The second, Sticks, Stones, Broken Bones, is shadow puppetry and — since I'm something of a puppetry connoisseur these days — a fine freaking example of same. The Montreal-based Jeff Achtem combines all the things that puppetry does best: creativity, simplicity of storytelling, and the simple delight of seeing inanimate objects brought to life. He's also got a great, clownish persona of its own, a perfect soundtrack, and is generally just a joy to watch. Five pundigrions and highly recommended. (Underbelly, 14:00)

So, same time in two weeks?

August 04, 2010

I Believe This Is What They Call A "Vulgar Capitalist Mindset"

From Daily Finance: Seven Reasons Not to Send Your Kids to College

In a particularly insipid "column" on Daily Finance yesterday — insipid even by the admittedly Great-Depression-trough-low standards of Daily Finance — investment writer James Altucher explains why college is a scam (quote: "self-perpetuating Ponzi scheme"), and why we really ought to stop sending our kids there.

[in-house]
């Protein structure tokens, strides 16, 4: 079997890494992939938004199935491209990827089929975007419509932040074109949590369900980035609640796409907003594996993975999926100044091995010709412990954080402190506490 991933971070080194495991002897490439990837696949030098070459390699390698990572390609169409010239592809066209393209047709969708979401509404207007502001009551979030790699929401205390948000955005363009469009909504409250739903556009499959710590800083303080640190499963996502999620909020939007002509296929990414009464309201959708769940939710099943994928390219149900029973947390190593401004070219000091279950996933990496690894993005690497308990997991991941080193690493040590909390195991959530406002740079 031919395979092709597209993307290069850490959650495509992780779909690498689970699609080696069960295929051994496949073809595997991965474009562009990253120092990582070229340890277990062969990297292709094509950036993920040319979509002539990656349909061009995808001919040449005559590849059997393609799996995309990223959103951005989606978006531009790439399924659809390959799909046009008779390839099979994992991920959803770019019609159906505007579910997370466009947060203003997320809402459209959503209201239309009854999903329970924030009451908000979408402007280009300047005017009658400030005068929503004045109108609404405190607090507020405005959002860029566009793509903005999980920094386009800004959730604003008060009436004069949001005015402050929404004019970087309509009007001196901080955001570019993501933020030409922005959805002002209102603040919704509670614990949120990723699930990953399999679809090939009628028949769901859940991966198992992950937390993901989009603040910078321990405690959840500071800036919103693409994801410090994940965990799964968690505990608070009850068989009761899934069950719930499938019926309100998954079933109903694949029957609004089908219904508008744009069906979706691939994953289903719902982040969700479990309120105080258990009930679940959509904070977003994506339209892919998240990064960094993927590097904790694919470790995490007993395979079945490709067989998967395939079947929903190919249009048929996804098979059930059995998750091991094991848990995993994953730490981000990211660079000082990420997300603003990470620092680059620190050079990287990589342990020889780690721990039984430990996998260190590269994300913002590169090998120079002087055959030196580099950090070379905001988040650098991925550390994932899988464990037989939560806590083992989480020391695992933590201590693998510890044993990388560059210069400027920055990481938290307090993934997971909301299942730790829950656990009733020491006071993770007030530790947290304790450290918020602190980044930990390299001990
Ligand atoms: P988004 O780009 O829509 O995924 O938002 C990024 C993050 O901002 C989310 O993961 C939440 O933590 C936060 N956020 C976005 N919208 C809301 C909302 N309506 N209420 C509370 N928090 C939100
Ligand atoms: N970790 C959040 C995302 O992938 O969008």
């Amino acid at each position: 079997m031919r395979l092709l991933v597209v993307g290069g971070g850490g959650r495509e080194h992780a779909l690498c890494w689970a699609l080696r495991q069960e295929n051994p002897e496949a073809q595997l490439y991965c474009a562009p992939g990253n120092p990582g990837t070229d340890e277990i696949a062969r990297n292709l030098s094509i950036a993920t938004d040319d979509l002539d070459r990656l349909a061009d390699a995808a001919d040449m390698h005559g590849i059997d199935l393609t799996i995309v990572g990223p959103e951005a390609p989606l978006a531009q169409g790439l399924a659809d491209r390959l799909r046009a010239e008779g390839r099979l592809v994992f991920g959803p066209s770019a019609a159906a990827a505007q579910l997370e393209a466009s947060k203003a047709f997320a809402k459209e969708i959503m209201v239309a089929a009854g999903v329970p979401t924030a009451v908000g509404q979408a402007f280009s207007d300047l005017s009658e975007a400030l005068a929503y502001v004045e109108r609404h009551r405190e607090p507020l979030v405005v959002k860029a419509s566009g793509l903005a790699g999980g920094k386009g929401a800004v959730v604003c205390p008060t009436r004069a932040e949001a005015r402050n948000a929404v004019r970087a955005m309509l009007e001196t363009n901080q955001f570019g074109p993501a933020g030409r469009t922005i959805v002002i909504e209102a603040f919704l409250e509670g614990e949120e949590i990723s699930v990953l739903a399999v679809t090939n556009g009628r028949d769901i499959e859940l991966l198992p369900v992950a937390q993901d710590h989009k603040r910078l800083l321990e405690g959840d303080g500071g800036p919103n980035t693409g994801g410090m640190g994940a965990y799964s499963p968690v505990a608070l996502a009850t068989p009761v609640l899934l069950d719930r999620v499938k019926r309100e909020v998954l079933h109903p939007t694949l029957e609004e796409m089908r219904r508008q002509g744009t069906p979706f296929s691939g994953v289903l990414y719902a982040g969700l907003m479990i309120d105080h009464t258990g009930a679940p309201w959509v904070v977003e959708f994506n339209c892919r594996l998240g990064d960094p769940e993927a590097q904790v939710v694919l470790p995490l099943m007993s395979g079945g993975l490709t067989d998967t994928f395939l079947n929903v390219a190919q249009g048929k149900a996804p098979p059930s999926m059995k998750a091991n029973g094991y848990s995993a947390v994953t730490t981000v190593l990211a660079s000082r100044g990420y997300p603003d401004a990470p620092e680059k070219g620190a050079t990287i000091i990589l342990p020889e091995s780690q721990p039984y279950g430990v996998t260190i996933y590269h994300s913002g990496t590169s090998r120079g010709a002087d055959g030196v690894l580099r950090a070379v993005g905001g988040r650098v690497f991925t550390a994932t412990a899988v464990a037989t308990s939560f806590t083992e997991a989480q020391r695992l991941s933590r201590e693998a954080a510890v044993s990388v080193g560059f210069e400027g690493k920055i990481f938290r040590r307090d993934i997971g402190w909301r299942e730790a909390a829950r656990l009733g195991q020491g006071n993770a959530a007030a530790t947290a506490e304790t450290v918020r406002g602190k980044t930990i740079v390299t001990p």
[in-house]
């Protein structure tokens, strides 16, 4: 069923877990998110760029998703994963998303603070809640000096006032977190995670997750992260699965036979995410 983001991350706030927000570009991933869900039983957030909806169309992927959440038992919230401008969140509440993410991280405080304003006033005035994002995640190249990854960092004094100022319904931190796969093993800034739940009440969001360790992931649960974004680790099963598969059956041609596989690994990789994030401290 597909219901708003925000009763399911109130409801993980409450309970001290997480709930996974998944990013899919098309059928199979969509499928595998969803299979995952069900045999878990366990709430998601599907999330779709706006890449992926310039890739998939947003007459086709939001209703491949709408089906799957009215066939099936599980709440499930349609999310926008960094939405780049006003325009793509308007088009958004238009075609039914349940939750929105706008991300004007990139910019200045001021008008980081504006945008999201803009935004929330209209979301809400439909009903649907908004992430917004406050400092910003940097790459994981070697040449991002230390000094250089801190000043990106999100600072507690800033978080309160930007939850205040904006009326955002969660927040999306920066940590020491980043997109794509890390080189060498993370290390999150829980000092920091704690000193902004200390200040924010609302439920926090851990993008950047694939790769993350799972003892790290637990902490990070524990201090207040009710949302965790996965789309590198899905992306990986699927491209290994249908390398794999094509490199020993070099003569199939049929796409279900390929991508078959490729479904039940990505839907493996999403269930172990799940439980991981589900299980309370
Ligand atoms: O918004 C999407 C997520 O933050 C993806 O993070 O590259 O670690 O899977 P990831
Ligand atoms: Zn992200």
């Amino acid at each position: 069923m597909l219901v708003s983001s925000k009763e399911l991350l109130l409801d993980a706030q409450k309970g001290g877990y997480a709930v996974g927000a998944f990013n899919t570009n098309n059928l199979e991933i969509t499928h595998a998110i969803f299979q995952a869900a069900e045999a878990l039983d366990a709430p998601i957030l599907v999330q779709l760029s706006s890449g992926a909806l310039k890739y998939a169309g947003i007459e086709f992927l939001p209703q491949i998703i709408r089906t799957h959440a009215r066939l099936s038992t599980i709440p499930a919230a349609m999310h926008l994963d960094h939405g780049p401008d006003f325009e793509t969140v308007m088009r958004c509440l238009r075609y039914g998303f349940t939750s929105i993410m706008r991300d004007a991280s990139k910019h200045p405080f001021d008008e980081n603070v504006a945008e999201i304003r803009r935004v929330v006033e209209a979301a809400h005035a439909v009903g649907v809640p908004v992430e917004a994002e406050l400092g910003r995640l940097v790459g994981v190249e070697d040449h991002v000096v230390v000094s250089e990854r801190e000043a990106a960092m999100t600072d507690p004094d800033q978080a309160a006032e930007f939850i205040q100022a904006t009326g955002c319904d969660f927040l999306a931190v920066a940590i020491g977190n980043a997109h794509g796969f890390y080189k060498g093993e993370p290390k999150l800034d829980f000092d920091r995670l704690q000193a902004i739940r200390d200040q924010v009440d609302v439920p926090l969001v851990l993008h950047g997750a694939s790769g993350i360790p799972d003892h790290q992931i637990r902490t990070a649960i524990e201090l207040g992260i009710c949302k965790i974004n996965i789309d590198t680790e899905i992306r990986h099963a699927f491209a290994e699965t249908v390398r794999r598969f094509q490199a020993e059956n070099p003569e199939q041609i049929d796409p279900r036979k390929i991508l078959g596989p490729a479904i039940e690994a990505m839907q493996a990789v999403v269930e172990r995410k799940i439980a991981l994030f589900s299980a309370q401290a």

His seven titular reasons are of course provocative, in that special way that only people who depend on click-throughs to make a living can pull off, but let me boil them down for you:
1. Money.
2. Money.
3. Money.
4. Money.
5. Money.
6. Money.
You'll notice I've only listed six there, not seven. That's partly because reasons three and four are actually one reason that's been arbitrarily split in two — reason three is actually a common argument for college on its own — but in fact I'm willing to give him that one because reason seven does, ever-so-slightly, depart from the otherwise ridiculous logic that the only purpose of a university education is to increase your future financial well-being.